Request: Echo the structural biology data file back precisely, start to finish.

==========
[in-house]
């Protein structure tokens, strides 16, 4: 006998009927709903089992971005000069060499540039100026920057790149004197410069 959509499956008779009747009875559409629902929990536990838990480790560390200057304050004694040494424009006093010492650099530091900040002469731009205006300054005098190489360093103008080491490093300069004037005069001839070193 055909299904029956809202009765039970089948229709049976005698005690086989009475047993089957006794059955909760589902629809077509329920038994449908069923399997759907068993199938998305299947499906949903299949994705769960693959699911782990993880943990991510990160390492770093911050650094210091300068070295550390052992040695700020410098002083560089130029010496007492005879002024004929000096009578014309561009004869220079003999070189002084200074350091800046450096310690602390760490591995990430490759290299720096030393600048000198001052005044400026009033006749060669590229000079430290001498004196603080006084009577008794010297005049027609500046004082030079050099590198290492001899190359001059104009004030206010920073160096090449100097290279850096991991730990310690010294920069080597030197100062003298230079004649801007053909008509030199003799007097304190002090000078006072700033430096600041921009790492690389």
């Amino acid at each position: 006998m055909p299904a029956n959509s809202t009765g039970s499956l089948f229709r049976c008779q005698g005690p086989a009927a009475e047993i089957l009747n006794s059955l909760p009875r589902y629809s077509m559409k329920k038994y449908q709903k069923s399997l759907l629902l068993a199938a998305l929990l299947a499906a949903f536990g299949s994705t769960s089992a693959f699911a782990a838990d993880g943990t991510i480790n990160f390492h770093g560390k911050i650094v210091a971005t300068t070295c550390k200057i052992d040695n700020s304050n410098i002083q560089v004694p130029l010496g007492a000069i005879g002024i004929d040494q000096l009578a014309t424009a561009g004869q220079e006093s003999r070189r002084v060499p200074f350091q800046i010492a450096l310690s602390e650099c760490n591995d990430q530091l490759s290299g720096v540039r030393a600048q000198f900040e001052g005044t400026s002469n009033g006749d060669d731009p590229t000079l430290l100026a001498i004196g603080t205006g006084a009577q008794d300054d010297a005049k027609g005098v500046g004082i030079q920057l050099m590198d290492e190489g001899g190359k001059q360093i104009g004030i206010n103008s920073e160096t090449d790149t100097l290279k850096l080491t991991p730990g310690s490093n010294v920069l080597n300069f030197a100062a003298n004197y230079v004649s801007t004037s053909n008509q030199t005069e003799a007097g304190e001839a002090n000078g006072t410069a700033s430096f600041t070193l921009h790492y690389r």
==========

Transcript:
[in-house]
């Protein structure tokens, strides 16, 4: 006998009927709903089992971005000069060499540039100026920057790149004197410069 959509499956008779009747009875559409629902929990536990838990480790560390200057304050004694040494424009006093010492650099530091900040002469731009205006300054005098190489360093103008080491490093300069004037005069001839070193 055909299904029956809202009765039970089948229709049976005698005690086989009475047993089957006794059955909760589902629809077509329920038994449908069923399997759907068993199938998305299947499906949903299949994705769960693959699911782990993880943990991510990160390492770093911050650094210091300068070295550390052992040695700020410098002083560089130029010496007492005879002024004929000096009578014309561009004869220079003999070189002084200074350091800046450096310690602390760490591995990430490759290299720096030393600048000198001052005044400026009033006749060669590229000079430290001498004196603080006084009577008794010297005049027609500046004082030079050099590198290492001899190359001059104009004030206010920073160096090449100097290279850096991991730990310690010294920069080597030197100062003298230079004649801007053909008509030199003799007097304190002090000078006072700033430096600041921009790492690389």
């Amino acid at each position: 006998m055909p299904a029956n959509s809202t009765g039970s499956l089948f229709r049976c008779q005698g005690p086989a009927a009475e047993i089957l009747n006794s059955l909760p009875r589902y629809s077509m559409k329920k038994y449908q709903k069923s399997l759907l629902l068993a199938a998305l929990l299947a499906a949903f536990g299949s994705t769960s089992a693959f699911a782990a838990d993880g943990t991510i480790n990160f390492h770093g560390k911050i650094v210091a971005t300068t070295c550390k200057i052992d040695n700020s304050n410098i002083q560089v004694p130029l010496g007492a000069i005879g002024i004929d040494q000096l009578a014309t424009a561009g004869q220079e006093s003999r070189r002084v060499p200074f350091q800046i010492a450096l310690s602390e650099c760490n591995d990430q530091l490759s290299g720096v540039r030393a600048q000198f900040e001052g005044t400026s002469n009033g006749d060669d731009p590229t000079l430290l100026a001498i004196g603080t205006g006084a009577q008794d300054d010297a005049k027609g005098v500046g004082i030079q920057l050099m590198d290492e190489g001899g190359k001059q360093i104009g004030i206010n103008s920073e160096t090449d790149t100097l290279k850096l080491t991991p730990g310690s490093n010294v920069l080597n300069f030197a100062a003298n004197y230079v004649s801007t004037s053909n008509q030199t005069e003799a007097g304190e001839a002090n000078g006072t410069a700033s430096f600041t070193l921009h790492y690389r």